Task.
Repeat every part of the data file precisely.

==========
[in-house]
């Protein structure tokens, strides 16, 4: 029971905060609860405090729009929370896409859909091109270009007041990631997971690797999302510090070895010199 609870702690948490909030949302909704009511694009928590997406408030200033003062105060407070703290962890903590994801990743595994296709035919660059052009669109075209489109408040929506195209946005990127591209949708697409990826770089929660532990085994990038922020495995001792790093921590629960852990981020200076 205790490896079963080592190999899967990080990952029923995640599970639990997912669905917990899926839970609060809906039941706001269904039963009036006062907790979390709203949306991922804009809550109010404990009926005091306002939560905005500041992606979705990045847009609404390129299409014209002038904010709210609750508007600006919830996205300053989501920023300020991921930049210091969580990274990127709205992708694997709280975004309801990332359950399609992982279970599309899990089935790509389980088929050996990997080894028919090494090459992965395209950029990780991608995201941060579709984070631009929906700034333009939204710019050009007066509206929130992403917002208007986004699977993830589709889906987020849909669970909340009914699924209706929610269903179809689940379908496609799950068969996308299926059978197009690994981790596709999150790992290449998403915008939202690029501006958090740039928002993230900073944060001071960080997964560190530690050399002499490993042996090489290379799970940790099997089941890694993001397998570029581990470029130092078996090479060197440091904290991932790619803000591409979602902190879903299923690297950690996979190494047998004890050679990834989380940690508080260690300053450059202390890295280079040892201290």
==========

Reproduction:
[in-house]
């Protein structure tokens, strides 16, 4: 029971905060609860405090729009929370896409859909091109270009007041990631997971690797999302510090070895010199 609870702690948490909030949302909704009511694009928590997406408030200033003062105060407070703290962890903590994801990743595994296709035919660059052009669109075209489109408040929506195209946005990127591209949708697409990826770089929660532990085994990038922020495995001792790093921590629960852990981020200076 205790490896079963080592190999899967990080990952029923995640599970639990997912669905917990899926839970609060809906039941706001269904039963009036006062907790979390709203949306991922804009809550109010404990009926005091306002939560905005500041992606979705990045847009609404390129299409014209002038904010709210609750508007600006919830996205300053989501920023300020991921930049210091969580990274990127709205992708694997709280975004309801990332359950399609992982279970599309899990089935790509389980088929050996990997080894028919090494090459992965395209950029990780991608995201941060579709984070631009929906700034333009939204710019050009007066509206929130992403917002208007986004699977993830589709889906987020849909669970909340009914699924209706929610269903179809689940379908496609799950068969996308299926059978197009690994981790596709999150790992290449998403915008939202690029501006958090740039928002993230900073944060001071960080997964560190530690050399002499490993042996090489290379799970940790099997089941890694993001397998570029581990470029130092078996090479060197440091904290991932790619803000591409979602902190879903299923690297950690996979190494047998004890050679990834989380940690508080260690300053450059202390890295280079040892201290």